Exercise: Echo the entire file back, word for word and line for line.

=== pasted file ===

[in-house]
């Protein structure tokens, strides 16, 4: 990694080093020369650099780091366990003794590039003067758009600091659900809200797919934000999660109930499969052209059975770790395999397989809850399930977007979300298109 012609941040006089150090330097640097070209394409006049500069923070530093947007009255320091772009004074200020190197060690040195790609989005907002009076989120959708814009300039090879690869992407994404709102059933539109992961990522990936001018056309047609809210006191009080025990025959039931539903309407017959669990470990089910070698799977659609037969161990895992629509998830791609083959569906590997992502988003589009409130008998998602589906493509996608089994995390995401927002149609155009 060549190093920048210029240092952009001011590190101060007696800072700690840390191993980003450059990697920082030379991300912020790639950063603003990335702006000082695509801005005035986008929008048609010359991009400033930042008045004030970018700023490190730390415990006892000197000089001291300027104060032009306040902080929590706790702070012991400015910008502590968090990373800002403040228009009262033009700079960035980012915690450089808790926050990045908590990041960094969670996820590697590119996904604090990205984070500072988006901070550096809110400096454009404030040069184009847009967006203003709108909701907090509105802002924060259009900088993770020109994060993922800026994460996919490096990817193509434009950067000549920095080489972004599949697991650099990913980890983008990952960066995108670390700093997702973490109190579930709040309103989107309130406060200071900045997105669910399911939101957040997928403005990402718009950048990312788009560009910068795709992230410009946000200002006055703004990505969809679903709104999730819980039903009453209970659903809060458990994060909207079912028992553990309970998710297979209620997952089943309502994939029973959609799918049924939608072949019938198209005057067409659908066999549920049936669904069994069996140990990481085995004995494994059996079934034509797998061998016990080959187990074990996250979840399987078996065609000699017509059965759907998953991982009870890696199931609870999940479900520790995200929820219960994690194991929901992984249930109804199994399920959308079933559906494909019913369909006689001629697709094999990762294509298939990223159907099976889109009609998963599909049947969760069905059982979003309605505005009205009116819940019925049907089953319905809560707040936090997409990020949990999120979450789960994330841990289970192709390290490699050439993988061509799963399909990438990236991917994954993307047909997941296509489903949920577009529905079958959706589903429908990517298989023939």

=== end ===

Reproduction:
[in-house]
């Protein structure tokens, strides 16, 4: 990694080093020369650099780091366990003794590039003067758009600091659900809200797919934000999660109930499969052209059975770790395999397989809850399930977007979300298109 012609941040006089150090330097640097070209394409006049500069923070530093947007009255320091772009004074200020190197060690040195790609989005907002009076989120959708814009300039090879690869992407994404709102059933539109992961990522990936001018056309047609809210006191009080025990025959039931539903309407017959669990470990089910070698799977659609037969161990895992629509998830791609083959569906590997992502988003589009409130008998998602589906493509996608089994995390995401927002149609155009 060549190093920048210029240092952009001011590190101060007696800072700690840390191993980003450059990697920082030379991300912020790639950063603003990335702006000082695509801005005035986008929008048609010359991009400033930042008045004030970018700023490190730390415990006892000197000089001291300027104060032009306040902080929590706790702070012991400015910008502590968090990373800002403040228009009262033009700079960035980012915690450089808790926050990045908590990041960094969670996820590697590119996904604090990205984070500072988006901070550096809110400096454009404030040069184009847009967006203003709108909701907090509105802002924060259009900088993770020109994060993922800026994460996919490096990817193509434009950067000549920095080489972004599949697991650099990913980890983008990952960066995108670390700093997702973490109190579930709040309103989107309130406060200071900045997105669910399911939101957040997928403005990402718009950048990312788009560009910068795709992230410009946000200002006055703004990505969809679903709104999730819980039903009453209970659903809060458990994060909207079912028992553990309970998710297979209620997952089943309502994939029973959609799918049924939608072949019938198209005057067409659908066999549920049936669904069994069996140990990481085995004995494994059996079934034509797998061998016990080959187990074990996250979840399987078996065609000699017509059965759907998953991982009870890696199931609870999940479900520790995200929820219960994690194991929901992984249930109804199994399920959308079933559906494909019913369909006689001629697709094999990762294509298939990223159907099976889109009609998963599909049947969760069905059982979003309605505005009205009116819940019925049907089953319905809560707040936090997409990020949990999120979450789960994330841990289970192709390290490699050439993988061509799963399909990438990236991917994954993307047909997941296509489903949920577009529905079958959706589903429908990517298989023939």